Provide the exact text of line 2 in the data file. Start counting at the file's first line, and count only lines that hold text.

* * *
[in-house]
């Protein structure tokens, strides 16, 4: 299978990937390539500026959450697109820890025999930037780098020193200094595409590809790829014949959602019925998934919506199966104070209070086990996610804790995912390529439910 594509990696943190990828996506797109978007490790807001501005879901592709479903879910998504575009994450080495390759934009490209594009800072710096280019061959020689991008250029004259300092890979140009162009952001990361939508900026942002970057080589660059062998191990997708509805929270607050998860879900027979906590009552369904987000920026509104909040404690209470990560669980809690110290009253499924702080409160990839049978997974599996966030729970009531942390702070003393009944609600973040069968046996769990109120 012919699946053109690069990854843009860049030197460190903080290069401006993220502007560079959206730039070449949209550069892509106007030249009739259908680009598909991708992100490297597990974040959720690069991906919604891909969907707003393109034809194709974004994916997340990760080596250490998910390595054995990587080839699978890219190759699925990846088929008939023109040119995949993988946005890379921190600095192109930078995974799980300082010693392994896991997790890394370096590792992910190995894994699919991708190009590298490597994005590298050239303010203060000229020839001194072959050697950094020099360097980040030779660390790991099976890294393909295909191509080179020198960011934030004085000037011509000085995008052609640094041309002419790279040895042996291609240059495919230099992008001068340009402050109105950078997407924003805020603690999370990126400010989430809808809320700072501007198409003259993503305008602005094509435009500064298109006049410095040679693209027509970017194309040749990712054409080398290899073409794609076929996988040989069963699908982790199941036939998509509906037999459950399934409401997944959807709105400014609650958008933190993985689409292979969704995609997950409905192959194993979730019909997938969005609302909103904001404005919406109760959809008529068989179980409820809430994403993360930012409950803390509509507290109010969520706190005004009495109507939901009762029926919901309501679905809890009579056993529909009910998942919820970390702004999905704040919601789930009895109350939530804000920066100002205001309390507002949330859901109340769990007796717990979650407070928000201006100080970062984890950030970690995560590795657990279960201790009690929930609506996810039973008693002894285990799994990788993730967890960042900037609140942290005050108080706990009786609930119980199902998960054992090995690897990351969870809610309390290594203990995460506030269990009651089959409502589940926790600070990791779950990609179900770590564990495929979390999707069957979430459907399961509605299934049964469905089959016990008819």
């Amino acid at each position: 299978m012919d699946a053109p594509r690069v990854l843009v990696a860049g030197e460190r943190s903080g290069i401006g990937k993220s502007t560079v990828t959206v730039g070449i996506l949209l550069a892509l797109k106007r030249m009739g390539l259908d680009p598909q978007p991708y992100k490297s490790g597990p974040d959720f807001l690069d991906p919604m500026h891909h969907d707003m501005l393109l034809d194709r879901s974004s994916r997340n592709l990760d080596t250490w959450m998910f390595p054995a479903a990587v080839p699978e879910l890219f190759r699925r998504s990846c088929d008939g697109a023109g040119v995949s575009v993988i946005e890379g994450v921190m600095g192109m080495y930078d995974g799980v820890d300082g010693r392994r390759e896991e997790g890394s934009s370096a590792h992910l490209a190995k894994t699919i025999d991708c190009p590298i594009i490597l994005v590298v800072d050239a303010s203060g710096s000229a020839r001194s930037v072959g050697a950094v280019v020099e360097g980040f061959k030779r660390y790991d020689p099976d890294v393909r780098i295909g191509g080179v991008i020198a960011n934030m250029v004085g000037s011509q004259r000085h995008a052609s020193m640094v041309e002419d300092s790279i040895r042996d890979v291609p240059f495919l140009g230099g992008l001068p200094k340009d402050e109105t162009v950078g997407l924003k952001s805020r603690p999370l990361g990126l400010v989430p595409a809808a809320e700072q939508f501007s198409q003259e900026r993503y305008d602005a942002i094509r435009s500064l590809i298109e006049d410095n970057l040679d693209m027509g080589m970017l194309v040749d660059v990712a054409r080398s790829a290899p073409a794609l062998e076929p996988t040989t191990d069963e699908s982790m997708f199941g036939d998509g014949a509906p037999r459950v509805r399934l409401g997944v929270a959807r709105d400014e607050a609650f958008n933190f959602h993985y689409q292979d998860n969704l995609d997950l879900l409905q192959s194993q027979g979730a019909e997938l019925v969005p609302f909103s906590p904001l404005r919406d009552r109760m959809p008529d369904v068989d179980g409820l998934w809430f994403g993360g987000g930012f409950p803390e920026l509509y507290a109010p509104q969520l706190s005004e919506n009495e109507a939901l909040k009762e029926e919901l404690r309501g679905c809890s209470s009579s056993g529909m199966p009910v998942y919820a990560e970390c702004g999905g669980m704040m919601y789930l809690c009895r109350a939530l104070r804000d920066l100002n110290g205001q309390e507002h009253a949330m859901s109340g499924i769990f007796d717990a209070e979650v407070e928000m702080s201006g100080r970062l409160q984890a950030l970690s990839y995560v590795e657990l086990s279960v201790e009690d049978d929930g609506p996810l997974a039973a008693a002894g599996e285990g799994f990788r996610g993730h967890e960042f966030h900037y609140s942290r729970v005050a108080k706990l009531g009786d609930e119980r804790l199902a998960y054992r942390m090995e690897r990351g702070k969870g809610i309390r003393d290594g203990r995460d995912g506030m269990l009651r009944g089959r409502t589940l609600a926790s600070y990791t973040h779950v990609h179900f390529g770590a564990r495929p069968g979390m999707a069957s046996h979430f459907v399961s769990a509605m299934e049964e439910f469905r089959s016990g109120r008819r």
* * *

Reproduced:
């Protein structure tokens, strides 16, 4: 299978990937390539500026959450697109820890025999930037780098020193200094595409590809790829014949959602019925998934919506199966104070209070086990996610804790995912390529439910 594509990696943190990828996506797109978007490790807001501005879901592709479903879910998504575009994450080495390759934009490209594009800072710096280019061959020689991008250029004259300092890979140009162009952001990361939508900026942002970057080589660059062998191990997708509805929270607050998860879900027979906590009552369904987000920026509104909040404690209470990560669980809690110290009253499924702080409160990839049978997974599996966030729970009531942390702070003393009944609600973040069968046996769990109120 012919699946053109690069990854843009860049030197460190903080290069401006993220502007560079959206730039070449949209550069892509106007030249009739259908680009598909991708992100490297597990974040959720690069991906919604891909969907707003393109034809194709974004994916997340990760080596250490998910390595054995990587080839699978890219190759699925990846088929008939023109040119995949993988946005890379921190600095192109930078995974799980300082010693392994896991997790890394370096590792992910190995894994699919991708190009590298490597994005590298050239303010203060000229020839001194072959050697950094020099360097980040030779660390790991099976890294393909295909191509080179020198960011934030004085000037011509000085995008052609640094041309002419790279040895042996291609240059495919230099992008001068340009402050109105950078997407924003805020603690999370990126400010989430809808809320700072501007198409003259993503305008602005094509435009500064298109006049410095040679693209027509970017194309040749990712054409080398290899073409794609076929996988040989069963699908982790199941036939998509509906037999459950399934409401997944959807709105400014609650958008933190993985689409292979969704995609997950409905192959194993979730019909997938969005609302909103904001404005919406109760959809008529068989179980409820809430994403993360930012409950803390509509507290109010969520706190005004009495109507939901009762029926919901309501679905809890009579056993529909009910998942919820970390702004999905704040919601789930009895109350939530804000920066100002205001309390507002949330859901109340769990007796717990979650407070928000201006100080970062984890950030970690995560590795657990279960201790009690929930609506996810039973008693002894285990799994990788993730967890960042900037609140942290005050108080706990009786609930119980199902998960054992090995690897990351969870809610309390290594203990995460506030269990009651089959409502589940926790600070990791779950990609179900770590564990495929979390999707069957979430459907399961509605299934049964469905089959016990008819």